It goes without saying that any allegations involving the death of someone are as serious as can be and if you are either being investigated for this crime or a loved one is accused of this crime, you need to contact a New York City homicide crime lawyer immediately.

New York Penal Code Article 125 covers the various statutes involving homicide. While most people are aware of the idea of what legally constitutes "murder," many are unaware of how the homicide law actually works in New York. For example, there are many factors that can either aggravate a murder charge or can downgrade it. In addition, there are various unique defenses to murder charges that may be applicable depending on the facts.

There are two main things that separate homicide allegations from any other allegation of criminality. The first is that these allegations are incredibly serious. The second is that often times the best witness to what actually happened is sadly not able to testify.

Our society demands justice when a person is killed. That demand is placed squarely on the shoulders of the police and the prosecution. This demand comes not only from the victim's family, but also from elected officials, and often from the media. To say that these two entities feel the pressure of enacting this justice would be an understatement.

While this demand for justice is both rational and justified, it must be reconciled with the presumption of innocence that is afforded to all people suspected or accused of a crime. To put it in its most basic form, the police department is not interested in vindicating a truly innocent person. They are interested in making an arrest and "closing out" the case. Once a person is arrested, their work is over. If a person finds himself the subject of an accusation of this severity, he needs someone who will represent his interests because whether he is innocent or guilty, the police are concerned with only one thing. And that one thing is the pursuit of what they perceive "justice" to be.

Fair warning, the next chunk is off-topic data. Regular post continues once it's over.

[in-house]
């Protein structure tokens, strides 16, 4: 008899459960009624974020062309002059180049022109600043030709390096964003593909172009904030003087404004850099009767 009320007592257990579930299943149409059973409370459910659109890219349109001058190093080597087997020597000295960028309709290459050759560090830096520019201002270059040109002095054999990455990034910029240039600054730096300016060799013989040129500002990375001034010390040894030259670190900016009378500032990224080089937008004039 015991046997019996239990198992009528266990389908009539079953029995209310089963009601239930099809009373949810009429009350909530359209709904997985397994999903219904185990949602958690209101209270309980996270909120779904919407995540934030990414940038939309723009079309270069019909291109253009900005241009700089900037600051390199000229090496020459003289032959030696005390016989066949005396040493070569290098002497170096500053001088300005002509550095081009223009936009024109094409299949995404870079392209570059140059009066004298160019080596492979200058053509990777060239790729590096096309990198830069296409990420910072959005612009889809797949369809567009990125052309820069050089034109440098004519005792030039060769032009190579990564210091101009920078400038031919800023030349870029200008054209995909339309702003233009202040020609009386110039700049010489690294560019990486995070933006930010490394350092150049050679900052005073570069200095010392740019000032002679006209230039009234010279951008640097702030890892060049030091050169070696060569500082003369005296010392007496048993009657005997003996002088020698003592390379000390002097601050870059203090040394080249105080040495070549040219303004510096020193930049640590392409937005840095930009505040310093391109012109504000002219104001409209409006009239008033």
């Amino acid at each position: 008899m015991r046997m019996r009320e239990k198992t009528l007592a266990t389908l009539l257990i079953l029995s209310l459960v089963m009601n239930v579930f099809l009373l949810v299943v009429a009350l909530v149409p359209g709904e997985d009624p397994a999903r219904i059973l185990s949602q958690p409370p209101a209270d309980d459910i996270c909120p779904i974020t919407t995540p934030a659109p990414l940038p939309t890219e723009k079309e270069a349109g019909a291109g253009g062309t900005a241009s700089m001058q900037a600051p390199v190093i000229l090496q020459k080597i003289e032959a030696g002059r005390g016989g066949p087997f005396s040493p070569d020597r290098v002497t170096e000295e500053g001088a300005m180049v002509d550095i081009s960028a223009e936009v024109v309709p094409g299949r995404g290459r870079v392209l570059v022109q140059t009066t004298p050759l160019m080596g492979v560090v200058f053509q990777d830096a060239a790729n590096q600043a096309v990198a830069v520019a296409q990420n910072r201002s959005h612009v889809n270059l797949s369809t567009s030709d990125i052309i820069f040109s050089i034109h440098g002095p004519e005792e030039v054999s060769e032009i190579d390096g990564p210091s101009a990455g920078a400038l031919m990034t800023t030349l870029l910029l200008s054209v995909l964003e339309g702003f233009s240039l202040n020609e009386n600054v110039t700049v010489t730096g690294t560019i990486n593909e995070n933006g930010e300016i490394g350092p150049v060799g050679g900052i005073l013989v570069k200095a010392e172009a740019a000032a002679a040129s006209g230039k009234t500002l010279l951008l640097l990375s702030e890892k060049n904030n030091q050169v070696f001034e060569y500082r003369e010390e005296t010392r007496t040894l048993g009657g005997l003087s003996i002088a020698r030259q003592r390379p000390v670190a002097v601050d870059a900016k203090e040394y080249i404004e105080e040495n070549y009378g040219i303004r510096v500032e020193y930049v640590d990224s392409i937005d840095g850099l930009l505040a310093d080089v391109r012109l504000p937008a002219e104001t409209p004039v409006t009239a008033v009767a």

The most common charge associated with homicide in New York is Murder in the Second Degree-subdivision one. By definition a person is guilty of Murder in the Second Degree-subdivision one when he intentionally causes the death of another person. Despite this very basic definition, there are two affirmative defenses to this charge. The most common affirmative defense asserted in this context is that the person was acting under "extreme emotional disturbance" when he committed the homicide. The important thing to note is that the successful assertion of this defense does not mean an acquittal. It simply lowers the charge to Manslaughter in the First Degree. There are other examples of Murder in the Second Degree which which includes situations in which a person was acting with depraved indifference or the killing occurred during the commission of a felony. A person is guilty of either Aggravated Murder or Murder in the First degree when he commits the crime of Murder in the Second Degree and certain aggravating factors exist. An example of an aggravating factor can be a situation where the victim was a police officer. There are also lesser charges associated with homicide such as Criminally Negligent Homicide, etc. The defense of justification (or self-defense), which the prosecution must disprove beyond a reasonable doubt, would lead to an outright acquittal if successfully asserted.

If you, or a loved one, is accused of or is the subject of an investigation into the death of someone, do not hesitate to contact John Buza for a free consultation.